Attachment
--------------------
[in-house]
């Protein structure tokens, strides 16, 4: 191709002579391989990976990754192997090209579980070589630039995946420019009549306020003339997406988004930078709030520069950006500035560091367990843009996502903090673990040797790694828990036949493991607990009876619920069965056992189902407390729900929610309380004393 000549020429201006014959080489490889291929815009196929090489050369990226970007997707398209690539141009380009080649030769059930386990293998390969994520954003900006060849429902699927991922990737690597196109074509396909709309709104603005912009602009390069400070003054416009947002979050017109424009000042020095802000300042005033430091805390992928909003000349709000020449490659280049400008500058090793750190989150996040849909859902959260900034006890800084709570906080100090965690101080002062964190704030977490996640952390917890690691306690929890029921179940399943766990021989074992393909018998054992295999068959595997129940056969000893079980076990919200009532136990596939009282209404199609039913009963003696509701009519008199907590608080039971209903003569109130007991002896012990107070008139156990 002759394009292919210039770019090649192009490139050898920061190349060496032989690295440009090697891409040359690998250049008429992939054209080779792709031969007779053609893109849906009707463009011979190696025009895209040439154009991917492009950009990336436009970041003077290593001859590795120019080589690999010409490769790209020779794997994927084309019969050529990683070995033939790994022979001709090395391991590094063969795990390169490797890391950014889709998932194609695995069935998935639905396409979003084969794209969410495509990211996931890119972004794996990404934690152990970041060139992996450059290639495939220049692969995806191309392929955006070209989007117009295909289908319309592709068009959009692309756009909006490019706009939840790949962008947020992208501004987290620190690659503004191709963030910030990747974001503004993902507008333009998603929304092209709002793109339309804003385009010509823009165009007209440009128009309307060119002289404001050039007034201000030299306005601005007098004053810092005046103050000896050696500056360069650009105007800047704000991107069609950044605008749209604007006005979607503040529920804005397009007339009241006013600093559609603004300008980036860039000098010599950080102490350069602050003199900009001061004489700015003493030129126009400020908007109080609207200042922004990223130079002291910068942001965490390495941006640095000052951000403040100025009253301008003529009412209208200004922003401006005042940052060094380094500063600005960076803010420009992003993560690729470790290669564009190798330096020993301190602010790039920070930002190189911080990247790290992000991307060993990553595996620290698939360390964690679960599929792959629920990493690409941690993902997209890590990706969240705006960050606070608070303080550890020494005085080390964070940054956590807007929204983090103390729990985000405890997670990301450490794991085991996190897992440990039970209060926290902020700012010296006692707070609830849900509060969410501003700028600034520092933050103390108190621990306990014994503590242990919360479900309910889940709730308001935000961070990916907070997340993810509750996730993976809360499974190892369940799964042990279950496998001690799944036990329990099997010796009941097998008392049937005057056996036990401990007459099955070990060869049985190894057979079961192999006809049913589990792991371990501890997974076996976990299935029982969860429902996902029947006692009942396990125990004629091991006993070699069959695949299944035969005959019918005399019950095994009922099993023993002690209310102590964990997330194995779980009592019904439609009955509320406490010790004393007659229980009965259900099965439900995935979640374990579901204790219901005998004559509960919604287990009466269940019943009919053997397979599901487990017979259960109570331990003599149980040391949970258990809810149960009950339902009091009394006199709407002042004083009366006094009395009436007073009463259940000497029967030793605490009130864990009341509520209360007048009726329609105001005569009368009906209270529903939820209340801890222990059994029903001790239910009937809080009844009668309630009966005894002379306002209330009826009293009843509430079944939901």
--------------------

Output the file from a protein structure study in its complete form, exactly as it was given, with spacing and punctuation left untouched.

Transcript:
[in-house]
């Protein structure tokens, strides 16, 4: 191709002579391989990976990754192997090209579980070589630039995946420019009549306020003339997406988004930078709030520069950006500035560091367990843009996502903090673990040797790694828990036949493991607990009876619920069965056992189902407390729900929610309380004393 000549020429201006014959080489490889291929815009196929090489050369990226970007997707398209690539141009380009080649030769059930386990293998390969994520954003900006060849429902699927991922990737690597196109074509396909709309709104603005912009602009390069400070003054416009947002979050017109424009000042020095802000300042005033430091805390992928909003000349709000020449490659280049400008500058090793750190989150996040849909859902959260900034006890800084709570906080100090965690101080002062964190704030977490996640952390917890690691306690929890029921179940399943766990021989074992393909018998054992295999068959595997129940056969000893079980076990919200009532136990596939009282209404199609039913009963003696509701009519008199907590608080039971209903003569109130007991002896012990107070008139156990 002759394009292919210039770019090649192009490139050898920061190349060496032989690295440009090697891409040359690998250049008429992939054209080779792709031969007779053609893109849906009707463009011979190696025009895209040439154009991917492009950009990336436009970041003077290593001859590795120019080589690999010409490769790209020779794997994927084309019969050529990683070995033939790994022979001709090395391991590094063969795990390169490797890391950014889709998932194609695995069935998935639905396409979003084969794209969410495509990211996931890119972004794996990404934690152990970041060139992996450059290639495939220049692969995806191309392929955006070209989007117009295909289908319309592709068009959009692309756009909006490019706009939840790949962008947020992208501004987290620190690659503004191709963030910030990747974001503004993902507008333009998603929304092209709002793109339309804003385009010509823009165009007209440009128009309307060119002289404001050039007034201000030299306005601005007098004053810092005046103050000896050696500056360069650009105007800047704000991107069609950044605008749209604007006005979607503040529920804005397009007339009241006013600093559609603004300008980036860039000098010599950080102490350069602050003199900009001061004489700015003493030129126009400020908007109080609207200042922004990223130079002291910068942001965490390495941006640095000052951000403040100025009253301008003529009412209208200004922003401006005042940052060094380094500063600005960076803010420009992003993560690729470790290669564009190798330096020993301190602010790039920070930002190189911080990247790290992000991307060993990553595996620290698939360390964690679960599929792959629920990493690409941690993902997209890590990706969240705006960050606070608070303080550890020494005085080390964070940054956590807007929204983090103390729990985000405890997670990301450490794991085991996190897992440990039970209060926290902020700012010296006692707070609830849900509060969410501003700028600034520092933050103390108190621990306990014994503590242990919360479900309910889940709730308001935000961070990916907070997340993810509750996730993976809360499974190892369940799964042990279950496998001690799944036990329990099997010796009941097998008392049937005057056996036990401990007459099955070990060869049985190894057979079961192999006809049913589990792991371990501890997974076996976990299935029982969860429902996902029947006692009942396990125990004629091991006993070699069959695949299944035969005959019918005399019950095994009922099993023993002690209310102590964990997330194995779980009592019904439609009955509320406490010790004393007659229980009965259900099965439900995935979640374990579901204790219901005998004559509960919604287990009466269940019943009919053997397979599901487990017979259960109570331990003599149980040391949970258990809810149960009950339902009091009394006199709407002042004083009366006094009395009436007073009463259940000497029967030793605490009130864990009341509520209360007048009726329609105001005569009368009906209270529903939820209340801890222990059994029903001790239910009937809080009844009668309630009966005894002379306002209330009826009293009843509430079944939901």